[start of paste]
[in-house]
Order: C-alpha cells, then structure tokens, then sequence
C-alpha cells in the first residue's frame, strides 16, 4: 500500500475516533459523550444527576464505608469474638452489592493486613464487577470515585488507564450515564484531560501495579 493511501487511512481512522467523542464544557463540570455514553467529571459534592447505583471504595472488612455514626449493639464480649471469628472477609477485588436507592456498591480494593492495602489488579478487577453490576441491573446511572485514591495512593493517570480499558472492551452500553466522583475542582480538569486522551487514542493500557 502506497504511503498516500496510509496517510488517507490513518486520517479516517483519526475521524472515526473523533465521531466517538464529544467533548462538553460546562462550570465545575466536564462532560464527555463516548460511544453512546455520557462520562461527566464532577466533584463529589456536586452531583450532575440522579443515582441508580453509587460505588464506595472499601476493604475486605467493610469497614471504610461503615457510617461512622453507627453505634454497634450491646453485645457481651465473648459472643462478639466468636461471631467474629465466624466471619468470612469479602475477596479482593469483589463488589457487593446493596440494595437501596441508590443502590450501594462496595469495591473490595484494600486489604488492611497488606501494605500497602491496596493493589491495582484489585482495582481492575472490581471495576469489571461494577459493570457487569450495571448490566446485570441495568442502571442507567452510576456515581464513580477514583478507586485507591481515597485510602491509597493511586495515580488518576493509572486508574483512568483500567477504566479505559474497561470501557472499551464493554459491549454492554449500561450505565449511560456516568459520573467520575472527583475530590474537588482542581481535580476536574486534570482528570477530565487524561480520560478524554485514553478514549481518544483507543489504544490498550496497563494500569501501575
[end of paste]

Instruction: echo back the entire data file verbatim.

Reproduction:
[in-house]
Order: C-alpha cells, then structure tokens, then sequence
C-alpha cells in the first residue's frame, strides 16, 4: 500500500475516533459523550444527576464505608469474638452489592493486613464487577470515585488507564450515564484531560501495579 493511501487511512481512522467523542464544557463540570455514553467529571459534592447505583471504595472488612455514626449493639464480649471469628472477609477485588436507592456498591480494593492495602489488579478487577453490576441491573446511572485514591495512593493517570480499558472492551452500553466522583475542582480538569486522551487514542493500557 502506497504511503498516500496510509496517510488517507490513518486520517479516517483519526475521524472515526473523533465521531466517538464529544467533548462538553460546562462550570465545575466536564462532560464527555463516548460511544453512546455520557462520562461527566464532577466533584463529589456536586452531583450532575440522579443515582441508580453509587460505588464506595472499601476493604475486605467493610469497614471504610461503615457510617461512622453507627453505634454497634450491646453485645457481651465473648459472643462478639466468636461471631467474629465466624466471619468470612469479602475477596479482593469483589463488589457487593446493596440494595437501596441508590443502590450501594462496595469495591473490595484494600486489604488492611497488606501494605500497602491496596493493589491495582484489585482495582481492575472490581471495576469489571461494577459493570457487569450495571448490566446485570441495568442502571442507567452510576456515581464513580477514583478507586485507591481515597485510602491509597493511586495515580488518576493509572486508574483512568483500567477504566479505559474497561470501557472499551464493554459491549454492554449500561450505565449511560456516568459520573467520575472527583475530590474537588482542581481535580476536574486534570482528570477530565487524561480520560478524554485514553478514549481518544483507543489504544490498550496497563494500569501501575